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Tax-Cap Credits and Local Budgets in 2012
It's budget season for Indiana local governments. Our counties, cities, schools and other units will adopt spending plans for 2012 by the end of October. To make a spending plan it helps to know how much money you've got to spend. Our new property-tax caps make this a bit tougher.
Under the caps, homeowner tax bills are limited to 1 percent of the home's assessed value, other residential property and farmland taxes are limited to 2 percent, and business property is limited to 3 percent. The taxpayer gets a credit if a tax bill exceeds the cap. The credit is a part of the tax bill that isn't paid, so it's revenue that local government doesn't collect.
That's a problem for budgeting. To know how much money will be available to spend, a local government needs to know total tax credits, the part of the levy taxpayers don't pay. A taxpayer's credit depends on the sum of taxes paid to the county, city, school and other units. During the budget process each government doesn't know what the other governments will do. It won't know how big total tax bills will be, so it won't know the level of tax-cap credits. Therefore, it can't know how much property-tax revenue will be received.
An unexpected increase in tax-cap credits can create a budget shortfall, where there's not enough money to deliver the planned level of services. That happened to many governments in 2011. Statewide, tax cap credits increased by $143 million in 2011. Credits were 7.2 percent of the total levy in 2010 and 9.2 percent in 2011.
We don't know what will happen to tax cap credits in 2012, but we know the reasons why credits went up in 2011. Let's look at those reasons, and ask whether they'll happen again.
The tax reform of 2008 replaced homestead tax credits with homestead assessment deductions. In 2011 the last of the state homestead credits phased out. The credit rate averaged 4 percent in 2010. The final phase out increased homeowner tax bills in 2011, which made homeowners eligible for more tax credits.
There are no more state homestead credits, so there can't be another phase out. That means tax-cap credits might not increase as much in 2012.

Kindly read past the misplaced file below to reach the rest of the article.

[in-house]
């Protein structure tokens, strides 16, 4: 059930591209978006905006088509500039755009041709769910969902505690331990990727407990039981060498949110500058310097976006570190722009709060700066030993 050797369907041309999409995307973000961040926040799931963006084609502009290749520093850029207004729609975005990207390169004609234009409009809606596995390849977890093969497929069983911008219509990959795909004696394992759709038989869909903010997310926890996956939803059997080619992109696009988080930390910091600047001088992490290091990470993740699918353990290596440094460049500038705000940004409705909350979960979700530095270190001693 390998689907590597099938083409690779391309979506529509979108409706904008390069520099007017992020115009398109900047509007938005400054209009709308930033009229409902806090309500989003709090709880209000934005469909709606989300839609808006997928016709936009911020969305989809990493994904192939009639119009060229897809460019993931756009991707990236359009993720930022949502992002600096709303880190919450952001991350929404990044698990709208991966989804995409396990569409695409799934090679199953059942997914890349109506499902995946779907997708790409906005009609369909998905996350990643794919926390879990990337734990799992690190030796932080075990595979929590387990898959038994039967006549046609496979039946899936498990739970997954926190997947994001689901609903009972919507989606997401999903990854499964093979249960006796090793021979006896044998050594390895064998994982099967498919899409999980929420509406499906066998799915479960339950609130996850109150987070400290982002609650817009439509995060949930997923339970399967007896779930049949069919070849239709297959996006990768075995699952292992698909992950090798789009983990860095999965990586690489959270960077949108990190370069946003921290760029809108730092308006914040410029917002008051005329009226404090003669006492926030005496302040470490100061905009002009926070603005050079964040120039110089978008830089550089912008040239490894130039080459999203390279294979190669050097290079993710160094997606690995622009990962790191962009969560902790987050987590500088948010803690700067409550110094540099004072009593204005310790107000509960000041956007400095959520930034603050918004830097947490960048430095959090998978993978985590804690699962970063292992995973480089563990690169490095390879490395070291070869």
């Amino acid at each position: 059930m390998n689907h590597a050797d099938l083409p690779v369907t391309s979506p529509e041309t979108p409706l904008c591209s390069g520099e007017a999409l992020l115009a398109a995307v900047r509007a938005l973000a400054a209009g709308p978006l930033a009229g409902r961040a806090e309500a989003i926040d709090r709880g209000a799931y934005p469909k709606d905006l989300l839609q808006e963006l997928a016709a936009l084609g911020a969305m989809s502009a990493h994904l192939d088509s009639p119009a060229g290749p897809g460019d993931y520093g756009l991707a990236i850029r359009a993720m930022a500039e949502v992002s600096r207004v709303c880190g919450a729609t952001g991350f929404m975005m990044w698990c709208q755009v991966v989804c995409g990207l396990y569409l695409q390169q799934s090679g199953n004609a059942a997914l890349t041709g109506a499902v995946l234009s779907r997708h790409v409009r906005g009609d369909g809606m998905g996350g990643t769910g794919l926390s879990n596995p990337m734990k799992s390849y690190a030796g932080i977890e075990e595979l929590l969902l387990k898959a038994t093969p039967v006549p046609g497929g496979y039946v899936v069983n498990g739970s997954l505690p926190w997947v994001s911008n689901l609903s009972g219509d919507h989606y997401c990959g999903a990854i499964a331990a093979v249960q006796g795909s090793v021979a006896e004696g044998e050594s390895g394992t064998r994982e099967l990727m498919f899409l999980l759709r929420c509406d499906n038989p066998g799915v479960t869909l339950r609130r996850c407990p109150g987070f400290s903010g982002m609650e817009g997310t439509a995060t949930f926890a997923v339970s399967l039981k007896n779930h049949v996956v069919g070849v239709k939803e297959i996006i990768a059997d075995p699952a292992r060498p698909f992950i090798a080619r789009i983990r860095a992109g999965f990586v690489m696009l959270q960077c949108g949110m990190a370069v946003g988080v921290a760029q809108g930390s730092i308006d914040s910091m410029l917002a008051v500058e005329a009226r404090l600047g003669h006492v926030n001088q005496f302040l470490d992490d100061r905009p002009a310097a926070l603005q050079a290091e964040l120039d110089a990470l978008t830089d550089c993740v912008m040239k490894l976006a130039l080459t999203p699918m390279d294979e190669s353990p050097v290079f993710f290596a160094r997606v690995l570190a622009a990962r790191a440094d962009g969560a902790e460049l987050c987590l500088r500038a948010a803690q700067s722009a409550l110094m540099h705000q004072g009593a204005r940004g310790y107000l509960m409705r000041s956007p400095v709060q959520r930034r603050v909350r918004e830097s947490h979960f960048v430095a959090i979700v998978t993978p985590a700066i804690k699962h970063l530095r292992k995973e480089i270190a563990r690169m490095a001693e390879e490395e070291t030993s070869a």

In 2011 local income-tax distributions fell by 16 percent statewide. In some counties, some of this revenue is used for local property-tax credits, to reduce property-tax bills. With less local income-tax revenue, the property-tax credits were smaller in 2011. That increased tax bills, and made taxpayers eligible for more tax-cap credits.
The state budget agency has already announced local income-tax distributions for 2012. Almost half the counties will see their distributions frozen at 2011 levels. Statewide, distributions are down only 1 percent. Without a big income-tax drop, property-tax credits funded with income taxes won't decrease as much in 2012. Tax-cap credits might not rise as much.
Property assessed values for 2011 taxes were based on selling prices from 2009. The economy hit bottom in 2009, which drove down property prices and reduced new construction. Assessed value in 2011 dropped by 1 percent statewide. If the tax levy stays the same or increases, a lower assessed value means higher tax rates are needed. Higher tax rates increase tax-cap credits.
Our erratic recovery was underway in 2010 so assessed value might not fall for 2012 taxes. We won't know until the new assessments are available. But if tax rates don't rise as much in 2012, tax-cap credits won't increase as much either.
Tax-cap credits depend mostly on local events. If a local government increases its tax rates, all the overlapping governments could see more tax-cap credit losses. Local governments ought to let one another know about their budget plans, especially if they're going to increase their tax rates substantially.
But in 2012 there will be no state homestead credit phase out, no big drop in local income-tax distributions, and (perhaps) no big drop in assessed value. These are reasons to think that, statewide, tax-cap credits won't increase as much in 2012 as they did in 2011.